http://www.lights.ro/projects/holopix

    Steve
    Last edited by mixedgas; 09-22-2010 at 05:23.
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    Quote Originally Posted by mixedgas View Post
    It sounds to me like you do not understand electrostatic fields.

    I spent almost 8 years in a lab with laminar flow hoods and 3-60 Kv HV and lasers, trust me on this, go for the holopix concept. When you see the size of the blowers and ducts you need on both sides to achieve a large volume, quiet, laminar flow, you'll wonder where you will get the box truck with lift to haul the gear around.
    Have you got any technical documents on the Holopix device? I did a bit of Googling, and the device in the video seems to be built by somebody from Romania with little information on it. I don't know if the device has been commercialized or covered by any patents.

    The kind of HV you need for a holopix is not a hazard, its very low current, in the hundreds of nanoamps to a microamp max. The water vapor will take the field right to the nearest earth ground, and any charge that builds up on a human will be far less then the order of magnitude what you get shuffling your feet in stockings across a carpet on a dry winter's day. The power supply has such a high impedance that it is self limiting. If you have to, you can inject a opposite charge in the other direction, too.
    I suddenly got an idea: If you were to make an earth ground ABOVE the upper edge of the projection area (or even charge it with some negative charge), it would attract the water particles straight to it and 'tension' the screen as it were, right? That could be a way to combat fringing at the top edge of the screen as shown in the video.

    Would one of those air ionizers deliver enough punch to get started on this? I hate the thought of having to fiddle around with TV flybacks.

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    Quote Originally Posted by Stoney3K View Post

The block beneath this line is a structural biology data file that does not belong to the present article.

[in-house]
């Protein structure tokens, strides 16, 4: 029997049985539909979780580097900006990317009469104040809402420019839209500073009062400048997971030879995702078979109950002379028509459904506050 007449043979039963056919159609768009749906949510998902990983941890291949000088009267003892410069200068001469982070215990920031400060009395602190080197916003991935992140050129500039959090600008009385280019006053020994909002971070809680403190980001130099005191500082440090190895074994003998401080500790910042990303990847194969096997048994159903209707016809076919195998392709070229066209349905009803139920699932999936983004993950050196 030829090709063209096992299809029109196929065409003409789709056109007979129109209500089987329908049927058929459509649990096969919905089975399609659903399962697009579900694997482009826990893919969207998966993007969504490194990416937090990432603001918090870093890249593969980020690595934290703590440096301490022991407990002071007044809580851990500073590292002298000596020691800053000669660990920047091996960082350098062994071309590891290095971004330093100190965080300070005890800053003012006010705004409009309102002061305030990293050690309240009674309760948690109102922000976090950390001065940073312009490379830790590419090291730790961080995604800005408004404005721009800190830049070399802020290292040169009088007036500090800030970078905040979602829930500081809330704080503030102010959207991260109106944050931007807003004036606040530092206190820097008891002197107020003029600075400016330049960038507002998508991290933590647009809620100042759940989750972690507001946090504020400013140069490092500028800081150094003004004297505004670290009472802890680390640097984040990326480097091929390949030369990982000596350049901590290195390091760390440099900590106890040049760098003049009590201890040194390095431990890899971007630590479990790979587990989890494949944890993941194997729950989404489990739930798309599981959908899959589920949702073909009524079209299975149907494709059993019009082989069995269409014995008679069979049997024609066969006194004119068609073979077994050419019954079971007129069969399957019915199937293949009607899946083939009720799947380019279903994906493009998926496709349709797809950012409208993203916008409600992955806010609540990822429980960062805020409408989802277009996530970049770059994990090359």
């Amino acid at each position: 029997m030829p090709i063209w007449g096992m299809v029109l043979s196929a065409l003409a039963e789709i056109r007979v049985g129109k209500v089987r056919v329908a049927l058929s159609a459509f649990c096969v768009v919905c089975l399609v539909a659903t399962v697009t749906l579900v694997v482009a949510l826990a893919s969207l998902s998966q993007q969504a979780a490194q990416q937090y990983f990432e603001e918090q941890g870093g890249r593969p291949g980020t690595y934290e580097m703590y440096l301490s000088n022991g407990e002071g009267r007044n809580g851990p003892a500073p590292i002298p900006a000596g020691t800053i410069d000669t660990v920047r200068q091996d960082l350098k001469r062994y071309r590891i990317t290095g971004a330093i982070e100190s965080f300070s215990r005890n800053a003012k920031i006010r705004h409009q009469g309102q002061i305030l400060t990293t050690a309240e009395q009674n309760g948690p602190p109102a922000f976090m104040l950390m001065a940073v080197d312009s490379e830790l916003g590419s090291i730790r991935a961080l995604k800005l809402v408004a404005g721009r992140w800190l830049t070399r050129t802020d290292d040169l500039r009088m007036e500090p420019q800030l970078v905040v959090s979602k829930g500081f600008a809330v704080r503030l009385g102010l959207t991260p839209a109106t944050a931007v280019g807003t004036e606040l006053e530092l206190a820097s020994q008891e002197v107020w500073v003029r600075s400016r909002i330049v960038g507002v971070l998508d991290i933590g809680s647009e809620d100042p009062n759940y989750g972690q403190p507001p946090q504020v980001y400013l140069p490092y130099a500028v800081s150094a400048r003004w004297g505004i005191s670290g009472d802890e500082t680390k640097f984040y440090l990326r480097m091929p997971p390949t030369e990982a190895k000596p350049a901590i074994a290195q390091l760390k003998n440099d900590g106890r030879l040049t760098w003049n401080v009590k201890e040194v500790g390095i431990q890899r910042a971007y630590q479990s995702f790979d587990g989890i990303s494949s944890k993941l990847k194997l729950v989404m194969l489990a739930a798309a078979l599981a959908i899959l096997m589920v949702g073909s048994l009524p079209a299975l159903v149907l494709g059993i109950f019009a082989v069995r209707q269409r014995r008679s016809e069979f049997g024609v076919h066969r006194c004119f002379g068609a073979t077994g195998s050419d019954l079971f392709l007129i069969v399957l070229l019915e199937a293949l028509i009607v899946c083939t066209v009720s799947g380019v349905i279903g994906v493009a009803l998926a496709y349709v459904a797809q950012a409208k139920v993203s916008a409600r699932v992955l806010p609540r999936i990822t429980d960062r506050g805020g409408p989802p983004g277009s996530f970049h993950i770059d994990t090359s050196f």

Have you got any technical documents on the Holopix device? I did a bit of Googling, and the device in the video seems to be built by somebody from Romania with little information on it. I don't know if the device has been commercialized or covered by any patents.



    I suddenly got an idea: If you were to make an earth ground ABOVE the upper edge of the projection area (or even charge it with some negative charge), it would attract the water particles straight to it and 'tension' the screen as it were, right? That could be a way to combat fringing at the top edge of the screen as shown in the video.

    Would one of those air ionizers deliver enough punch to get started on this? I hate the thought of having to fiddle around with TV flybacks.
    You need to read Moore's book.

    You use the field to make and keep the particles together, not accelerate them. A blower accelerates them. I just linked the US patents. That B2 on the number probably means it was contested or revised. There is certainly a lot of BS in the patent plus some real physics.

    Steve
    Last edited by mixedgas; 09-22-2010 at 05:32.
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    Since there are US, Euro, and Japanese patents, it looks like if you use a home made one and make money with it, your setting yourself up for a lawsuit.

    Steve
    Last edited by mixedgas; 09-22-2010 at 05:39.